“Girls drop out of school early because there are no toilets, especially so after they hit puberty.” Add to this the taboo around menstruation, and menstrual hygiene becomes the stuff of fairy tales. It is therefore not only health and hygiene that takes a hit, but also literacy and the fundamental right to live a decent life. With their minds completely occupied with, and everyday decisions revolving around this fundamental act of relieving oneself, the women, Shilpika believes, are losing out on a lot. And we, as a society, are losing out on the potential that these women have to offer.

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Shilpika interacting with a community at WaterAid India project area at Shyamaldas Badri of Kanpur.

The power of the people

“It’s amazing what people can do when they’re aware of everything they’ve been deprived of,” she says.

“Twenty-five years ago, Kalvatiji (a local partner of WaterAid) played a key role in the construction of a 55 seat toilet in her community. Inspired by the change it brought in the quality of life in her surroundings, she now works with other communities to enable them to do the same, going as far as to construct customised toilets for the less able and the blind.”

“A local community in Kanpur pooled in Rs 1,000 each and dug a sewer line without the help of the Government,” she says, her voice brimming with admiration.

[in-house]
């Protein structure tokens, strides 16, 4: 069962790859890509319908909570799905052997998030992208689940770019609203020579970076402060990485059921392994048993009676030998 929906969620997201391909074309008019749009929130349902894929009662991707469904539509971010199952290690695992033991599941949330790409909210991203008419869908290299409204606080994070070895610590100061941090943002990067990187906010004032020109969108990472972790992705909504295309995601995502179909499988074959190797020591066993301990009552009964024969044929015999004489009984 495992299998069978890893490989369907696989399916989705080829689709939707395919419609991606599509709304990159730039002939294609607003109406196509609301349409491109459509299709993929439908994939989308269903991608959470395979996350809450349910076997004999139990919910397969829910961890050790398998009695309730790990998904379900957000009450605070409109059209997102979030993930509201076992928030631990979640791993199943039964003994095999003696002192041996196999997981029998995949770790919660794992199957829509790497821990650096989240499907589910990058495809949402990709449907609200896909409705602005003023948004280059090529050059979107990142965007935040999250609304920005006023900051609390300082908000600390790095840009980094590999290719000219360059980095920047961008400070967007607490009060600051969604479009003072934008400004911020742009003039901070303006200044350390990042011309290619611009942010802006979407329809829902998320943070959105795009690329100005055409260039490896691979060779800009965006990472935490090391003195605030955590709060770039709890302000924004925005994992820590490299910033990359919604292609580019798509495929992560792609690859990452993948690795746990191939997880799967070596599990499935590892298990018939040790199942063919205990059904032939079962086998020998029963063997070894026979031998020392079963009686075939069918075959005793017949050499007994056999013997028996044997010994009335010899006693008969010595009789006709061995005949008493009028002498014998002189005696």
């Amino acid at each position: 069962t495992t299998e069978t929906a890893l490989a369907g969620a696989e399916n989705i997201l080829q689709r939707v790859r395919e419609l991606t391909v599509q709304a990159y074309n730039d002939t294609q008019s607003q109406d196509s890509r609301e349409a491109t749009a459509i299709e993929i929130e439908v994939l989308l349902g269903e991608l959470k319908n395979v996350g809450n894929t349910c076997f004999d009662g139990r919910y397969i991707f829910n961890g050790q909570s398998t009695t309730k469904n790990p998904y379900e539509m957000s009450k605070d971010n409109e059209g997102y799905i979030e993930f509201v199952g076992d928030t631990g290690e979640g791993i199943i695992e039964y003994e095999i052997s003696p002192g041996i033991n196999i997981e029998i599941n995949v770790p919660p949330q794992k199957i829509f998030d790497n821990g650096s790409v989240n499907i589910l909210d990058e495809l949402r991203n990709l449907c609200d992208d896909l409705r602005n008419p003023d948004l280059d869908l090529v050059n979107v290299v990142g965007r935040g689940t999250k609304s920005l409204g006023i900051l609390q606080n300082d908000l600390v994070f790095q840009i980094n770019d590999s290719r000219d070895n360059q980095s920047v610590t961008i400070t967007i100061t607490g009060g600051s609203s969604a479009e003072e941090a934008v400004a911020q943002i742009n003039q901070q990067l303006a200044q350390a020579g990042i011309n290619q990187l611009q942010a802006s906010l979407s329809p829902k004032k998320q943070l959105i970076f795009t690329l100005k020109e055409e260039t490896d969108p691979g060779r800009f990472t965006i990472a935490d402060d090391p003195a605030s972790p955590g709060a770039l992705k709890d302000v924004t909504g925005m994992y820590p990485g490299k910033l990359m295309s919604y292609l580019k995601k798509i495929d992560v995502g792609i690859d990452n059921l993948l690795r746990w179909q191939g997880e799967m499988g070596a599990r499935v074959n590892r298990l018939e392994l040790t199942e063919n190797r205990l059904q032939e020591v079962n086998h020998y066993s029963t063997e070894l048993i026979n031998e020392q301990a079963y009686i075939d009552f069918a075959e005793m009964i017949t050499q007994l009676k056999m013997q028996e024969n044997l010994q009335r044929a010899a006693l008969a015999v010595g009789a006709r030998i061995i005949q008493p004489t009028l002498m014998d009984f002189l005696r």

Shilpika with the ladies of Rakhi Mandi in Kanpur - situated next to the railway tracks, this community is a stellar example of what the resolve of its women and guidance from non profits like WaterAid can achieve w.r.t building toilets.

Although Shipika and WaterAid have been laying significant groundwork in raising awareness among the people with community-led total sanitation (CLTS) projects, Shilpika is plagued by a certain guilt. “The minute you start addressing an issue that’s very painful for people, they start relying on you to provide a solution. It’s very tough when you don’t have the power to change things in your hand.” But she’s still hopeful – “I can’t change something today but what I can do is I can take this finding to the right people and then I can hopefully, over time, create a difference.”

In Shilpika’s efforts, one sees activism that’s not superfluous but practical and an environmental cause that is inclusive of its social context. With these elements, her hopes of creating a difference have every chance of becoming a reality.